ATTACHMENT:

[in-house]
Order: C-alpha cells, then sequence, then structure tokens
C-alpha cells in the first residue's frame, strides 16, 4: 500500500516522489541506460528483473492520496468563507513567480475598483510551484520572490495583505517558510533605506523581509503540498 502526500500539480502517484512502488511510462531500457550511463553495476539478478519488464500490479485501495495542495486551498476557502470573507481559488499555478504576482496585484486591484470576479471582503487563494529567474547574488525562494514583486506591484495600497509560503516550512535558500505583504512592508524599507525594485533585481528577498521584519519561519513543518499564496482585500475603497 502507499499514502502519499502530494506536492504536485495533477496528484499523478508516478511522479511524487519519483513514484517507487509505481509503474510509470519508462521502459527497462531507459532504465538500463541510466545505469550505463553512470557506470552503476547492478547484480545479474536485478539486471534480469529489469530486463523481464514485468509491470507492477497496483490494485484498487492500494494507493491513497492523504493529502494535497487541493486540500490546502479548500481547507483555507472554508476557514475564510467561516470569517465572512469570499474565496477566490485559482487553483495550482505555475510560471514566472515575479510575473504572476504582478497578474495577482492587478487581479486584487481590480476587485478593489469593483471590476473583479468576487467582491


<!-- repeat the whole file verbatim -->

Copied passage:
[in-house]
Order: C-alpha cells, then sequence, then structure tokens
C-alpha cells in the first residue's frame, strides 16, 4: 500500500516522489541506460528483473492520496468563507513567480475598483510551484520572490495583505517558510533605506523581509503540498 502526500500539480502517484512502488511510462531500457550511463553495476539478478519488464500490479485501495495542495486551498476557502470573507481559488499555478504576482496585484486591484470576479471582503487563494529567474547574488525562494514583486506591484495600497509560503516550512535558500505583504512592508524599507525594485533585481528577498521584519519561519513543518499564496482585500475603497 502507499499514502502519499502530494506536492504536485495533477496528484499523478508516478511522479511524487519519483513514484517507487509505481509503474510509470519508462521502459527497462531507459532504465538500463541510466545505469550505463553512470557506470552503476547492478547484480545479474536485478539486471534480469529489469530486463523481464514485468509491470507492477497496483490494485484498487492500494494507493491513497492523504493529502494535497487541493486540500490546502479548500481547507483555507472554508476557514475564510467561516470569517465572512469570499474565496477566490485559482487553483495550482505555475510560471514566472515575479510575473504572476504582478497578474495577482492587478487581479486584487481590480476587485478593489469593483471590476473583479468576487467582491